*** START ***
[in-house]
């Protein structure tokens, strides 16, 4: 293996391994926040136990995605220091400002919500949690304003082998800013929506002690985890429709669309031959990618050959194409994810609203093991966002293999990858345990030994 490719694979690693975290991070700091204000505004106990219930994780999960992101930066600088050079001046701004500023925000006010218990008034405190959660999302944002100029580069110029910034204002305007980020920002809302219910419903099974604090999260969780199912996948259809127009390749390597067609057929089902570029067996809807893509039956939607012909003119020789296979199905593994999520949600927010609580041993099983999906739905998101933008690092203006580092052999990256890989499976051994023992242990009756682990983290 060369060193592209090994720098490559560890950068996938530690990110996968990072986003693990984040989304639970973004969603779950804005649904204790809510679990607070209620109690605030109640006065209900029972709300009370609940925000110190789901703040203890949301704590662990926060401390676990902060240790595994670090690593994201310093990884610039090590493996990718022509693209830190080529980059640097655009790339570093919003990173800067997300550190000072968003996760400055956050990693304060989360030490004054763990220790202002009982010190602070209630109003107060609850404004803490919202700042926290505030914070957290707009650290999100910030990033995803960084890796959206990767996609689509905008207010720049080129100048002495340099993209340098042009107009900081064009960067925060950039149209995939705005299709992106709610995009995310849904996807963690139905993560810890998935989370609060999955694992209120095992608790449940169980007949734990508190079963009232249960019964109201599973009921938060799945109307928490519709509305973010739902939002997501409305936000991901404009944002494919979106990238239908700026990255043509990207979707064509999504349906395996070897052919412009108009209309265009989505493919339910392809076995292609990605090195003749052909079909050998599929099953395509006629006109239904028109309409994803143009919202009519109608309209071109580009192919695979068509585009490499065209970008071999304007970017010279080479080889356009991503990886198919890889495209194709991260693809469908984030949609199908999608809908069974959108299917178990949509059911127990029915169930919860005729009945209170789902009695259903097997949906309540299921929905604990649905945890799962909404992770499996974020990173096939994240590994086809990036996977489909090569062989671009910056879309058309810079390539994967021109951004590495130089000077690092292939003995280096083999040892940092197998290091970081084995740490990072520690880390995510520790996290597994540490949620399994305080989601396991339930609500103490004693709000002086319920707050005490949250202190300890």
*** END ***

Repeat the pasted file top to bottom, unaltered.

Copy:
[in-house]
């Protein structure tokens, strides 16, 4: 293996391994926040136990995605220091400002919500949690304003082998800013929506002690985890429709669309031959990618050959194409994810609203093991966002293999990858345990030994 490719694979690693975290991070700091204000505004106990219930994780999960992101930066600088050079001046701004500023925000006010218990008034405190959660999302944002100029580069110029910034204002305007980020920002809302219910419903099974604090999260969780199912996948259809127009390749390597067609057929089902570029067996809807893509039956939607012909003119020789296979199905593994999520949600927010609580041993099983999906739905998101933008690092203006580092052999990256890989499976051994023992242990009756682990983290 060369060193592209090994720098490559560890950068996938530690990110996968990072986003693990984040989304639970973004969603779950804005649904204790809510679990607070209620109690605030109640006065209900029972709300009370609940925000110190789901703040203890949301704590662990926060401390676990902060240790595994670090690593994201310093990884610039090590493996990718022509693209830190080529980059640097655009790339570093919003990173800067997300550190000072968003996760400055956050990693304060989360030490004054763990220790202002009982010190602070209630109003107060609850404004803490919202700042926290505030914070957290707009650290999100910030990033995803960084890796959206990767996609689509905008207010720049080129100048002495340099993209340098042009107009900081064009960067925060950039149209995939705005299709992106709610995009995310849904996807963690139905993560810890998935989370609060999955694992209120095992608790449940169980007949734990508190079963009232249960019964109201599973009921938060799945109307928490519709509305973010739902939002997501409305936000991901404009944002494919979106990238239908700026990255043509990207979707064509999504349906395996070897052919412009108009209309265009989505493919339910392809076995292609990605090195003749052909079909050998599929099953395509006629006109239904028109309409994803143009919202009519109608309209071109580009192919695979068509585009490499065209970008071999304007970017010279080479080889356009991503990886198919890889495209194709991260693809469908984030949609199908999608809908069974959108299917178990949509059911127990029915169930919860005729009945209170789902009695259903097997949906309540299921929905604990649905945890799962909404992770499996974020990173096939994240590994086809990036996977489909090569062989671009910056879309058309810079390539994967021109951004590495130089000077690092292939003995280096083999040892940092197998290091970081084995740490990072520690880390995510520790996290597994540490949620399994305080989601396991339930609500103490004693709000002086319920707050005490949250202190300890």